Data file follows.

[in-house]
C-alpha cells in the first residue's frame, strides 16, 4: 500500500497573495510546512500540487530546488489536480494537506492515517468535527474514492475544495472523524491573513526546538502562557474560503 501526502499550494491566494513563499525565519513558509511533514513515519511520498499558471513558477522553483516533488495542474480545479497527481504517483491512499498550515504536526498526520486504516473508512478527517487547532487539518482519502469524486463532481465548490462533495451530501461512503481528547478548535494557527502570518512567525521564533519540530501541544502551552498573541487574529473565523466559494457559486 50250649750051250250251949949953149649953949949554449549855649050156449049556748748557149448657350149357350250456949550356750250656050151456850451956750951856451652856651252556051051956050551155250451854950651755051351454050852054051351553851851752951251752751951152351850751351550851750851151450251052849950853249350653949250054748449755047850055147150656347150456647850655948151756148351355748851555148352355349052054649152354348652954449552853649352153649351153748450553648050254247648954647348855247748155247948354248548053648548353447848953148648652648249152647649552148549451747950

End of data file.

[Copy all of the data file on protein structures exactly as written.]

[in-house]
C-alpha cells in the first residue's frame, strides 16, 4: 500500500497573495510546512500540487530546488489536480494537506492515517468535527474514492475544495472523524491573513526546538502562557474560503 501526502499550494491566494513563499525565519513558509511533514513515519511520498499558471513558477522553483516533488495542474480545479497527481504517483491512499498550515504536526498526520486504516473508512478527517487547532487539518482519502469524486463532481465548490462533495451530501461512503481528547478548535494557527502570518512567525521564533519540530501541544502551552498573541487574529473565523466559494457559486 50250649750051250250251949949953149649953949949554449549855649050156449049556748748557149448657350149357350250456949550356750250656050151456850451956750951856451652856651252556051051956050551155250451854950651755051351454050852054051351553851851752951251752751951152351850751351550851750851151450251052849950853249350653949250054748449755047850055147150656347150456647850655948151756148351355748851555148352355349052054649152354348652954449552853649352153649351153748450553648050254247648954647348855247748155247948354248548053648548353447848953148648652648249152647649552148549451747950